Lessons learnt vpuu whole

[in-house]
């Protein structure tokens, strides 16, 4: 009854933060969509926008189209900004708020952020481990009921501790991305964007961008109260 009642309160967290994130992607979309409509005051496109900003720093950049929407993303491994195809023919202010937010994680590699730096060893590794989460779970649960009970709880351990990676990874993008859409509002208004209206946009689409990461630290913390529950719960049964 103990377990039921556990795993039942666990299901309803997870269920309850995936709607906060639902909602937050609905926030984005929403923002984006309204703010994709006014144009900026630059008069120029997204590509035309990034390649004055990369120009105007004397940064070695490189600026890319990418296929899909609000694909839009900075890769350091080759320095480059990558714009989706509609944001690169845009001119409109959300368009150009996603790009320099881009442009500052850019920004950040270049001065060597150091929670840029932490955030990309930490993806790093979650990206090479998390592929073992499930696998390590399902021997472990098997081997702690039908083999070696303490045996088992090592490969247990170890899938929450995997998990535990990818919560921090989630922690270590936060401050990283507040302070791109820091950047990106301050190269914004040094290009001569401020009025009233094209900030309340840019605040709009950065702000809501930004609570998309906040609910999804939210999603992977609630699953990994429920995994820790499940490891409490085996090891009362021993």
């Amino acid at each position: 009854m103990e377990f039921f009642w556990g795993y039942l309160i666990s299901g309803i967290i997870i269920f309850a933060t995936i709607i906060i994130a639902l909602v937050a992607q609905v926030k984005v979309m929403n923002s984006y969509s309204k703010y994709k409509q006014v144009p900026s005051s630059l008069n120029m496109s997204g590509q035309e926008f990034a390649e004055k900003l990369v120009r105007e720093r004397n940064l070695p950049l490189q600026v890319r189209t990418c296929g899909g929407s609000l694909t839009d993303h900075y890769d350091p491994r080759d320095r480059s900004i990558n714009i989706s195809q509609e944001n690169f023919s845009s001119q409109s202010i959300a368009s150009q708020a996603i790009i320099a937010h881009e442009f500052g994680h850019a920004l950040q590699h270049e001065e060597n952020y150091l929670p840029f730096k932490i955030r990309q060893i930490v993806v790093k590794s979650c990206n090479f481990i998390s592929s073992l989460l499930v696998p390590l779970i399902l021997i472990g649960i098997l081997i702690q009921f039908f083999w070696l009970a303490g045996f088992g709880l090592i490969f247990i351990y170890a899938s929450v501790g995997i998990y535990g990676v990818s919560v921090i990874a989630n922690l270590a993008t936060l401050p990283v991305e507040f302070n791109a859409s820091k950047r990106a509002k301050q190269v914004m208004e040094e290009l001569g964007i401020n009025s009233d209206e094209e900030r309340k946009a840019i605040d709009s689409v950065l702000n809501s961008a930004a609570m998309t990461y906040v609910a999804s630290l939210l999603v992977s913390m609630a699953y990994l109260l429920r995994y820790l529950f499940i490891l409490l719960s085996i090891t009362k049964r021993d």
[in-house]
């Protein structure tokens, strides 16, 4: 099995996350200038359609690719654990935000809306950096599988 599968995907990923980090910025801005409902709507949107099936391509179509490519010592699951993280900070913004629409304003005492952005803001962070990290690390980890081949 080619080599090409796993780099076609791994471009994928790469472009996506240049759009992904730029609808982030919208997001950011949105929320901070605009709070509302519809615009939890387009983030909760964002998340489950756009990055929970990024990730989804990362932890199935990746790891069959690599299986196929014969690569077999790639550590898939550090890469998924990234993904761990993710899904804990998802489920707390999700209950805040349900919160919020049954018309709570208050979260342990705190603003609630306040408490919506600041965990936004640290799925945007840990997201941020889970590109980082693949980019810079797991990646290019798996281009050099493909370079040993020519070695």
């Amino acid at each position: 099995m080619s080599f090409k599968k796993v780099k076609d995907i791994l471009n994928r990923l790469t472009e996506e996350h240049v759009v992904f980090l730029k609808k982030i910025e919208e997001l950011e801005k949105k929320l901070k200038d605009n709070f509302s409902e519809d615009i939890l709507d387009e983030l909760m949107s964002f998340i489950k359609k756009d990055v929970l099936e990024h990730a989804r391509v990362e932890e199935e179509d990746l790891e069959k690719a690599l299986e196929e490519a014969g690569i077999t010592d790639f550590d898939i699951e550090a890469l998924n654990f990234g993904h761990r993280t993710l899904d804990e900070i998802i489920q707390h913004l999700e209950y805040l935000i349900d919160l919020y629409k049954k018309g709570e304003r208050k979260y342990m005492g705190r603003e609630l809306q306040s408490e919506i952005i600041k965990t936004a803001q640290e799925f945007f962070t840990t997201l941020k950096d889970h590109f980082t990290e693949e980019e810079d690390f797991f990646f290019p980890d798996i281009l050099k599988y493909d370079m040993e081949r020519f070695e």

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<ul><li> 1. The Challenge: Practical Considerations &amp; Possible Solutions: A. Clear understanding of how facilities are to be used and managed 1. Consider ways of mapping/tracking social processes: not merely a hand-over point but a process as sharedgestation and construction 2. Safety planning must begin at same time as the planning of spatial and design requirements for facilities B. Skills transfer 1. Illustrated through development/ production of mosaics, calcrete facings, planters, tree cages, security screens, landscaping C. Sufficient flexibility for users to adapt space for specific requirements. 1. Retro fixing of shelves etc. by tenants 2. Nails / drilling resulted in punctured water pipes &amp; severed electrical conduits/cables 3. Utilise finishes/decoration to clearly identify where services are situated and where fixing to walls can take place D. Demarcation of public space boundaries 1. Ensure no ambiguity in terms of public/private spaces 2. Need to avoid conflicts between public &amp; private spaces E. Community driven management eg: High mast lighting 1. Management of these to be community driven. 2. Renewable resource e.g. LED lightings needs to be explored User Requirements of Places, 1.1 OWNERSHIP This section concerns the necessary mechanisms for "place management" - promoting community ownership, responsibility, and pride. Furthermore, it takes into consideration how to design for community &amp; public safety with priority on surveillance &amp; visibility as well as special needs groups. Spaces, Buildings, &amp; Facilities </li></ul><p> 2. The Challenge: Practical Considerations &amp; Possible Solutions: A. Incorporating neighbourhood watch/leadership structures into design of all facilities. 1. Impact on previously un-occupied/ un-owned land i.e. questioning of existing boundaries 2. Appreciation of new challenges &amp; conflicts which new facilities may inadvertently foster B. Placing of windows 1. Especially Patrol Rooms require windows to be placed sufficiently low to allow easy surveillance 2. Windows must facilitate surveillance also in sitting-down position C. Sense of safety: lighting &amp; sight lines 1. Adequate lighting and clear sight lines instrumental to sense of safety 2. Crime safety surveillance distance: 25 135m max 3. Face recognition distance: 25m max 4. Person recognition distance: 135m max D. Rows of Trees 1. Consider trees not being placed where they will be an obstruction e.g. cutting out line of sight from pavilion behind E. Vandalism eg: occurance at Harare Square 1. Public Square should be done only after support structures/buildings are in place to enable surveillance 1.2 SURVEILLANCE &amp; VISIBILITY 3. The Challenge: Practical Considerations &amp; Possible Solutions: A. Disabled access 1. Access by physically challenged to upper floors 2. Cost and practicality issues make this most difficult B. Sense of clarity &amp; comfort 1. Public environment to be free of obstructions and utilities C. Burglar guarding 1. Need secure burglar proofing to buildings generally, especially to trading facilities and storerooms 2. Additional considerations to be given to make trading facilities and storerooms burglar proof D. Adequate insulation in habitable rooms 1. Complaints have been received of cold interior to flats in winter 2. In line with sustainable principles flats must be insulated in accord with accepted good building practice E. Recreation facilities for younger children 1. Managing play spaces in partnership with crches to facilitate safe play F. Choices of recreational spaces 1. Recreation for passive &amp; active activities, accommodating a range of age groups 2. Pleasant recreational spaces &amp; seating required for groups/ individuals 3. Variety of spaces within shaded, public/quiet areas 1.3 COMMUNITY &amp; PUBLIC SAFETY 4. The Challenge: Practical Considerations &amp; Possible Solutions: A. Maintenance &amp; repairs 1. Constant maintenance and immediate repairs to damaged elements contributes to positive sense of public environment B. Addition of new spaces/facilities in completed buildings 1. Retrofitting of additional floors/ accommodation has been necessary to several projects 2. Need for flexibility &amp; resilience in all facilities 3. Complexity and high costs are associated with substantial retrofitting e.g. adding of additional floors and services C. Art Works 1. Opportunities to be explored for future artworks: Mosaic works, Sculptures, Metal screens 2. Managing facilities to prevent damage D. Financial sustainability of facilities 1. Each facility needs compelling purpose and adequate space to generate break-even income 2. Activities to be visible to enable presence within as well as surveillance onto surrounding territory E. Curtain Rails to Flats 1. Curtains/curtain rails/blinds to be provided by tenants subject to conditions in leases F. Designing for Community Functions eg: Kitchens 1. Size &amp; position relative to meeting room(s)? 2. Space for food preparation? 3. Food is important part of community functions G. Wind problem in open mesh-screened spaces 1. Open mesh-screens to stairs &amp; light boxes allow wind to blow through 2. Consider enclosing stairwells H. Store rooms/storage spaces 1. Secure/Lockable? 2. Sufficient storage to be provided for tables, chairs, cleaning equipment, materials, etc I. Cupboards 1. Adequate provision? 2. Secure/Lockable? 1.4 ADDITIONAL ITEMS 5. The Challenge: Practical Considerations &amp; Possible Solutions: Pictures: A. Controlling movement of vehicles/off-loading 1. Vehicles often accidentally bump into landscaping elements e.g. seating, litterbins 2. Vehicles often obstruct trading activities &amp; movement of people 3. Bollards limit acces to vehicles 4. Education/co-operation of drivers B. Permitting restricted access of vehicles 1. Service vehicles may require controlled access 2. Use of removable bollards where access is needed C. Preventing encroachment of private developments 1. Provide functional edge wall to define and hold boundary condition 2. Boundary definition/edge walling/ seating D. Off-loading by large trucks e.g. Harare Square 1. Difficulty for large truck to reverse into service yards 2. Requires large turning circles 3. Bollards may prevent damage to other landscaping elements but are likely to get damaged/bumped over Landscaping: Materials &amp; Components 2.1 DEFINED ACCESS &amp; SAFE MOVEMENT This section addresses how landscaping can be used to define access and movement in the interest of community &amp; public safety with the use of physical barriers. The need for safe recreational space is explored &amp; issues of maintenance &amp; management of facilities as well as instances of vandalism are discussed. Furthermore, this section explores the different materials that can be used in landscaping &amp; examines their strenghts and limitations. ! ! ! ! ! 6. The Challenge: Practical Considerations &amp; Possible Solutions: Pictures: A. Play equipment- Risk of public liability in case of injury 1. Display signs to be placed at play equipment in local language stating that use of equipment is at own risk B. Safe choices of multi-functional play spaces/play parks 1. Variety of facilities needed at appropriate safe locations to provide for different age groups of children 2. Consider: Safety, Robustness, Low maintenance C. Lateritesports fields- Surface too rough for playing soccer 1. Surface possibly requires regular raking to remove larger stones. 2. Field extensively used anyway The Challenge: Practical Considerations &amp; Possible Solutions: Pictures: A. Cracks in precast steps/junctions with paving 1. Cracks results in weeds growing through them which are unsightly 2. Ensure structural integrity 3. Fill movement joints with silicon sealant B. Borehole reliability 1. Disruption to borehole irrigation during peak summer months 2. Harvesting of rain water 3. Need for additional water storage tanks 4. Municipal auxiliary connection to top-up tanks are necessary 5. Possibly combination of various solutions is required C. Possible failure of booster pumps 1. Spare Booster Pump needed 2. Cost = approx R11 000.00/pump 2.2 RECREATIONAL FACILITIES 2.3 MAINTENANCE &amp; MANAGEMENT ! ! ! ! ! 7. The Challenge: Practical Considerations &amp; Possible Solutions: Pictures: A. Deliberate vandalism of pre-cast concrete benches 1. Precast concrete steps are difficult to repair 2. Also accidental damage e.g. chips; 3. Use more robust and thicker insitu castings 4. Occupydevelopments around public spaces as soon as possible to allow surveillance B. Vandalism of bubblers &amp; sprinklers - pop-ups &amp; valves 1. Need to identify alternative irrigation system due to vandalism 2. Potentially irrigate directly to roots which will facilitate growth 3. Bubblers to be placed below finished ground level C. Solenoid valves- unauthorized use 1. Unauthorised operation of valves 2. Place valves under lockable covers D. Stealing of bubblers 1. Informal traders believed to be tampering with irrigation system and removing bubblers in order to obtain water to wash fruit and vegetables 2. Provide communal tap for use by traders 2.4 VANDALISM ! ! 8. Material: Practical Considerations &amp; Possible Solutions: Pictures: A. Tree cages (timber triangular cages and square cages) 1. Size to be adjusted to accommodate wider tree canopies 2. Optimal timber cage B. Tree cages (steel cages) 1. Detailing needs review due to buckling 2. Galv. Steel/timber cage C. Trees 1. Time of planting readjusted to May onwards to take advantage of winter rainfall thus reducing stress on plant material D. Limited Calcrete 1. Source not renewable 2. Need to find alternative material E. Water tanks F. Materials generally 1. Need for further investigations on choice of materials 2. Re-assess choice of materials for each new project 3. Maintain character of VPUU projects in general 2.5 MATERIALS &amp; COMPONENTS ! ! ! 9. The Challenge: Practical Considerations &amp; Possible Solutions: A. Use of conventional materials &amp; details recommended 1. Bricks, block, concrete, plaster &amp; paint are cost effective &amp; within capability of small contractors, offering greater scope for use of local labour 2. As far as possible conventional building materials &amp; details to be specified/used B. Minimise use of structural steel 1. High cost of material 2. Difficulty with intricate details 3. Introduces sub-contract element raising costs &amp; resulting in time delay &amp; performance 4. Limits/reduces use of local labour 5. Steel prone to rusting (even when galvanized) 6. Steel external envelope requires cladding externally &amp; internally plus insulation 7) Fencing also prone to rusting 3.1 LABOR &amp; COST CONSIDERATIONS This section explores labor &amp; cost considerations, calling for simple construction details that allow involvement of local labor suitable for community ownership &amp; responsibility, as well as income generating opportunities. It also addresses the practicality &amp; sustainability since easy maintenance &amp; repair work can be undertaken by local labor. This section also lists building materials &amp; comments on their appropriateness in given situations &amp; general strenghts &amp; limitations. It advocates for choosing environmentally friendly, readily available, &amp; robust materials for sustainable developments. Buildings: Materials &amp; Components 10. The Challenge: Practical Considerations &amp; Possible Solutions: A. Ceilings 1. Fixing of plywood ceilings onto purlins causes problems where ceilings and/or electrical fittings were incorrectly installed (ex: Change rooms at Kwamfundo) 2. Ceiling should be installed between purlins or below rafters 3. Standard un-skimmed plaster board or fibre cement fixed to brandering less costly than plywood boarding B. Doors: Timber 1. Structural integrity of panelled doors is questionable 2. Paint is chipping due to knocks 3. Doors slamming in the wind 4. Specify framed, ledged and braced timber doors 5. Specify sealants 6. Introduce door closers or cabin hooks C. Fixings to cladding 1. Fixings rusting 2. All fixing to be galvanized and secured in accord with acceptable good building practice D. Floors:Marmoleumsheeting 1. Floor sheeting is scratched, damaged &amp; stained 2. Specify additional sealant to floor sheeting. 3. Marmoleum floor finish easily 'bubbles' up 4. Consider alternative floor finish E. Galvanised steel 1. Steel elements rust in places 2. Inadequate galvanising suspected F. Granolithic 1. Contractors do not appear to have required skills forgranofinish 2. Consider alternative finish G. Imported products 1. Locally made vs. more environmentally-friendly 2. No right or wrong: debate and research continues H. Ironmongery 1. Problem experience with difficulties in cutting of keys 2. Ironmongery should be standardised as far as possible on all projects I. Floors- Painted finish 1. Paint chipping off grano screed 2. Investigate more robust finish J. Plaster to door reveals 1. Plaster chipped at reveals K. Plaster: internal 1. Damage to plaster walls at chair back height 2. Use face brick to chair back height; 3. Install timber dado rail at chair back height L. Plaster: rough external plaster 1. Easy toengravedecorative plaster 2. Use face bricks for external walls 3. Incident occurred when facility was unoccupied 3.2 BUILDING MATERIALS (Alphebetized) 11. M. Rodding eyes/manholes: plumbing 1. Rodding eyes vulnerable to damage e.g. lawnmowers, ladders 2. Rodding eyes require experts to un-block drains 3. Use of manholes preferable: 4. Investigate pre-cast manholes N. Rodding eyes/manhole covers in trafficable areas 1. Rodding eyes and manhole covers to be placed flush with trafficable surfaces O. Roller shutters vs. glazed doors 1. Roller shutters on their own do not form appropriate fenestration to facilities used also as offices e.g. Live-Work Units. 2. Glazed doors/windows also to be used to external openings P. Roller-shutters 1. Security problem due to ease of breaking securing bolt 2. Need for more secure bolt block Q. Staircase treads 1. Chipping in grano plaster on face of treads 2. Suggestion to use steel angles to protect face of grano 3. Steel angles is costly alternative and could be dislodged and go 'missing' 4. Steel angles could be viable for repair job R. Taps with hose connection 1. Need to allow for manual irrigation and filling of buckets 2. Provide one outside bib tap at convenient place as part of every building project S. Threshold of door frames 1. Thresholds internally wear away 2. Suggestion to use steel angles to secure screed where change in floor level occurs 3. Steel angles costly alternative T. Toilet partitions 1. Must be robust: use correct product 2. 90mm block or 110mm brick walls more robust &amp; probably cheaper U. Windows: Steel framed 1. Consolitesteel windows are of poor quality and manufacturer provides poor service 2. SpecifySymocor epoxy coated steel windows 3. Window openings require stops from safety point of view V. Windows: Timber framed 1. Opening sections have dropped in their frames, do not open &amp; close properly and consequently l...</p>